• SolarMax ®
  • Somerelle ® Bedding
  • Sparkle brand paper goods;
  • Sparkle brand paper napkins;
  • Stainmaster® carpet and fabric care products;
  • Supplex ® Fabric
  • Tactel®
  • Tactesse ® Carpet Fibers
  • Tenderly ®
  • Terathane
  • Thermolite ®
  • Tutto ®
  • Vanity Fair brand paper napkins;
  • Zee brand paper goods

THE DeVOS FAMILY

  • AMWAY products (much of which are made in China) including: •Nutrilite ®
  • Artistry make-up and skin care products
  • Body Series personal products;
  • DITTO Delivery
  • eSpring laundry and cleaning products;
  • Fulton Street Market products;
  • Glister oral care products;
  • Hi-Gear automotive products
  • iCook
  • Legacy of Clean;
  • Miss America make-up and skin care products
  • NUTRIPET ® products
  • Nutriplant agricultural products;
  • Perfect Empowered drinking water
  • Personal Accents ® scents;
  • Satinique bath products;
  • The Creme LuXury Collection make-up and skin care products
  • The NBA ® Orlando Magic
  • Trend Collection make-up and skin care products
  • XLP automotive products
  • XS energy drinks

 

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Filed under Fox News, Koch Industries

Former NAACP Chair Says The IRS Was Right To Target Tea Party Groups (VIDEO)

Julian Bond; photo: Nikki Khan, The Washington Post;@PBS

I absolutely agree with former NAACP Chair, Julian Bond.  This entire faux outrage fiasco is designed to make the president look bad.  That has been the objective of the GOP since Tuesday, January 20th, 2009.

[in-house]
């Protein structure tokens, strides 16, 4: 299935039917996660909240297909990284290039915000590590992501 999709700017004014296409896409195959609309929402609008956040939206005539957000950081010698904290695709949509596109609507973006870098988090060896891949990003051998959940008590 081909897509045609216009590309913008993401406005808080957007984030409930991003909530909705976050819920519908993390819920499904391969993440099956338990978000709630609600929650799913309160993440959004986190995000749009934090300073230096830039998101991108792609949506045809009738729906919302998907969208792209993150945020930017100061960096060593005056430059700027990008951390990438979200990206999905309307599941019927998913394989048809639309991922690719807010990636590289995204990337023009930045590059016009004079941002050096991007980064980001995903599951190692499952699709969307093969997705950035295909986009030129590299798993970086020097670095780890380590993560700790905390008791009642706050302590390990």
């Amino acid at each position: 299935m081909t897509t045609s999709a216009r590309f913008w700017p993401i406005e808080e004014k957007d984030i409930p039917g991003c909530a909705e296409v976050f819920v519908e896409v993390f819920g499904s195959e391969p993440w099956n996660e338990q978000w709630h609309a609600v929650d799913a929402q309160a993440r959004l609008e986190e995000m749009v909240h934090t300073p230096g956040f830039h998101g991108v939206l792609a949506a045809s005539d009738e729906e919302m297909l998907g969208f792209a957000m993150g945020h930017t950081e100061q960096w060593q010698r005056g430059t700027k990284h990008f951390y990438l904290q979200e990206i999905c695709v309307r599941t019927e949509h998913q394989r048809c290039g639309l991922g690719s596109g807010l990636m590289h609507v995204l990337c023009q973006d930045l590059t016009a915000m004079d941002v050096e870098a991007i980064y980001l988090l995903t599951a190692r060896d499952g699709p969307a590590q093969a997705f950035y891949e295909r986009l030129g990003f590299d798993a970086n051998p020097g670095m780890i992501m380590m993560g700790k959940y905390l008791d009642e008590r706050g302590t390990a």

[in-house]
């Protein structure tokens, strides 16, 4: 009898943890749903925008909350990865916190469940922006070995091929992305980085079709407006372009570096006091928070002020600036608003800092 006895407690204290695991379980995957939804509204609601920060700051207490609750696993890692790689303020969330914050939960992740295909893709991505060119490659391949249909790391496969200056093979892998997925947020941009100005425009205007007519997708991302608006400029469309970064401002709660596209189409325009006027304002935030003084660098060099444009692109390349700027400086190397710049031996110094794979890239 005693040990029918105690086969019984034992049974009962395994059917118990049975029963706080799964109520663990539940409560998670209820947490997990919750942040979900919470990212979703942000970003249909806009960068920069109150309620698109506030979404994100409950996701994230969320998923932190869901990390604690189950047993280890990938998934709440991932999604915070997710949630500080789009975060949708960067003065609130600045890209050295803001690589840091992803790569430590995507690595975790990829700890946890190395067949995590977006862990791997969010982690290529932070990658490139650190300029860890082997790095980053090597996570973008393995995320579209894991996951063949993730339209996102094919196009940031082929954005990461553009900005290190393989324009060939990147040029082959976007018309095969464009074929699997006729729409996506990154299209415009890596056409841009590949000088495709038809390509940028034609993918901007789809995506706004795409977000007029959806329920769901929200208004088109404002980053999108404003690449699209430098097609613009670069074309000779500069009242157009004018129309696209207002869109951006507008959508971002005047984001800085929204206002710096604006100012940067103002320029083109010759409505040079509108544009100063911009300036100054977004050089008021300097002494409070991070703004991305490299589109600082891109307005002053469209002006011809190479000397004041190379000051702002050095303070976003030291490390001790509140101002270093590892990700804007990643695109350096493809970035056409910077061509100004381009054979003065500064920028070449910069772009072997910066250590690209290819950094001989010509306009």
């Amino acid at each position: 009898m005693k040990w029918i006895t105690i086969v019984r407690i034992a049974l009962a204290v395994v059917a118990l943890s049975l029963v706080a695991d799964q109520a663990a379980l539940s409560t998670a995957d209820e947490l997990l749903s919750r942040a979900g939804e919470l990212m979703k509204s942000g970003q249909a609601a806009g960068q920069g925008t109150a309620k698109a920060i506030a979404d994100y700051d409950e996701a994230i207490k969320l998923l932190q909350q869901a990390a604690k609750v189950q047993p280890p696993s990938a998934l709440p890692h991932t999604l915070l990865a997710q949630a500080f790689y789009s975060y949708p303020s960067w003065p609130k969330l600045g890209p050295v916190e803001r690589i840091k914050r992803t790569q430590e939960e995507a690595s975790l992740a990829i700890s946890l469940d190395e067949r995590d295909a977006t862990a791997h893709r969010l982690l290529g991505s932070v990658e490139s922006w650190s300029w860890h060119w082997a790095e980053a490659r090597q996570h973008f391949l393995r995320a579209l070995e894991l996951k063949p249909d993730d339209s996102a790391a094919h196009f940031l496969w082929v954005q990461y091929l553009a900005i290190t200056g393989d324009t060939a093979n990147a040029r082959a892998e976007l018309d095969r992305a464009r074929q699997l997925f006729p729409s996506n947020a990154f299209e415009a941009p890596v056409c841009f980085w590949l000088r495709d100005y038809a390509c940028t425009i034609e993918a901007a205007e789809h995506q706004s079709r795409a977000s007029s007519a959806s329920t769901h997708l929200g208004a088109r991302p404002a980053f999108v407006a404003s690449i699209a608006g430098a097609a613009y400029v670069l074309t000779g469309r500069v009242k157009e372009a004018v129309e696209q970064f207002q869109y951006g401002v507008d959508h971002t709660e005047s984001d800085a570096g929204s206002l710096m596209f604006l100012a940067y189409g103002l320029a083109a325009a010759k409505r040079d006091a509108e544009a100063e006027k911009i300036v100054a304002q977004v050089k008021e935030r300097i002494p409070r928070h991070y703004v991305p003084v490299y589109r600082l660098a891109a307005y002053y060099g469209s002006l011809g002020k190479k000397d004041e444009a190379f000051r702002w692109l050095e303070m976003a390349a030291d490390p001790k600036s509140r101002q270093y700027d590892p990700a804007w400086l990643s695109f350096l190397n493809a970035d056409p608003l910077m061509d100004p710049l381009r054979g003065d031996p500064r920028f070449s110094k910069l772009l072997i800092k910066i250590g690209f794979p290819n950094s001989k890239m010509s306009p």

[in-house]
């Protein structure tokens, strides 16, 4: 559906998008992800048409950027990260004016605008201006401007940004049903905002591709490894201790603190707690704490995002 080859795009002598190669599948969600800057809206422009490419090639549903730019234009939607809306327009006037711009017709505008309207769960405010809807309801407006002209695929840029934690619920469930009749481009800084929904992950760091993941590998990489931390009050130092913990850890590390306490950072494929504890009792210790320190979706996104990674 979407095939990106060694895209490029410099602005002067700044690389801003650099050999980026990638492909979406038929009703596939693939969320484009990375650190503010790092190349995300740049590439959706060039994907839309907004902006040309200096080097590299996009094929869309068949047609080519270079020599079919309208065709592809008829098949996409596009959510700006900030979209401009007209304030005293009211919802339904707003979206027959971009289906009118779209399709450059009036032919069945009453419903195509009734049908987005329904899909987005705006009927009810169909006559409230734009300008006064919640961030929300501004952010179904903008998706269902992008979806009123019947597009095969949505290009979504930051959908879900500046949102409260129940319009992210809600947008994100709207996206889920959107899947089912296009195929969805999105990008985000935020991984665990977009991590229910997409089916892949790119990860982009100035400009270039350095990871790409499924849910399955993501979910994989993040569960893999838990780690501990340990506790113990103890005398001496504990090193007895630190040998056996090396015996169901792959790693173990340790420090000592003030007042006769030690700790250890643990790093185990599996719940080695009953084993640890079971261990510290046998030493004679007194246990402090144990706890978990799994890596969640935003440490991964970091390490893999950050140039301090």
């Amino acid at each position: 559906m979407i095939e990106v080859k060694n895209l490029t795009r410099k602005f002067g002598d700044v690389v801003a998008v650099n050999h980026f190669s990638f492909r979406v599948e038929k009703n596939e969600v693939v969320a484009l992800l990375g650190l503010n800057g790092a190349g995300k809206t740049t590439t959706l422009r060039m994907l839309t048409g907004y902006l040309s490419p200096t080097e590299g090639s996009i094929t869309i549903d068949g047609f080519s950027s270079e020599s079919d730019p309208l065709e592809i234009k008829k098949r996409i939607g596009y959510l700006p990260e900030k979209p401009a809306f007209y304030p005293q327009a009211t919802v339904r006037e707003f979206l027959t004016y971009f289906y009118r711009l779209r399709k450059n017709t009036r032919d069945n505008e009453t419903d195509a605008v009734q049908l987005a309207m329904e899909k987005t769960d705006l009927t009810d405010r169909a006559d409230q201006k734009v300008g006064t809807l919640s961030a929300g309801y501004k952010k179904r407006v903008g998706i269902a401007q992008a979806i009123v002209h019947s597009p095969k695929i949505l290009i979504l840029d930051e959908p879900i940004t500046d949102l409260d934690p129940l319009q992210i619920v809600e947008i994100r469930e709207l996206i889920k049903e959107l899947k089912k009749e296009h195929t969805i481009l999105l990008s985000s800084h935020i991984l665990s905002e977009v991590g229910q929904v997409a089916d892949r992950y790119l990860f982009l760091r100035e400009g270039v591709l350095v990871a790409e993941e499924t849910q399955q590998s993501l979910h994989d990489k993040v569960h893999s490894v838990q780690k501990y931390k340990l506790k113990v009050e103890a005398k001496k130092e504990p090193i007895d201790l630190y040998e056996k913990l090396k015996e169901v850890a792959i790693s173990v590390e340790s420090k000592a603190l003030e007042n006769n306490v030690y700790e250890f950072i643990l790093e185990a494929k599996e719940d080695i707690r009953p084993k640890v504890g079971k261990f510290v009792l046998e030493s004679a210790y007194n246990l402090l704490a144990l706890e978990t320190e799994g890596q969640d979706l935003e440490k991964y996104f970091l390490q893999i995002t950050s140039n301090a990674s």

Addicting Info

As my colleague Egberto Willies wrote on Tuesday, this whole tempest in a teacup over the IRS scrutiny of groups who used “tea party” or “patriot” in their names is foolish. He is correct in stating that the IRS was well within its boundaries and, indeed, was doing exactly what it should have been doing. The granting of a 501(c) status is a very big deal. When I was on the staff of the one of the largest Pagan churches in the country, it took us years to be approved for that tax-free status. The IRS doesn’t hand those exemptions out like candy: you must prove that you fit the qualifications. Most of the Tea Party groups most certainly did not, not if they were engaged in politics.

We are not the only ones who think that the IRS was doing its job, either. Former NAACP Chairman, Julian Bond, told Thomas Roberts of MSNBC:

 

“I think it’s entirely legitimate to look at the tea party. Here are a group of people who are admittedly racist, who are overtly political, who’ve tried as best they can to harm President Obama in every way they can.”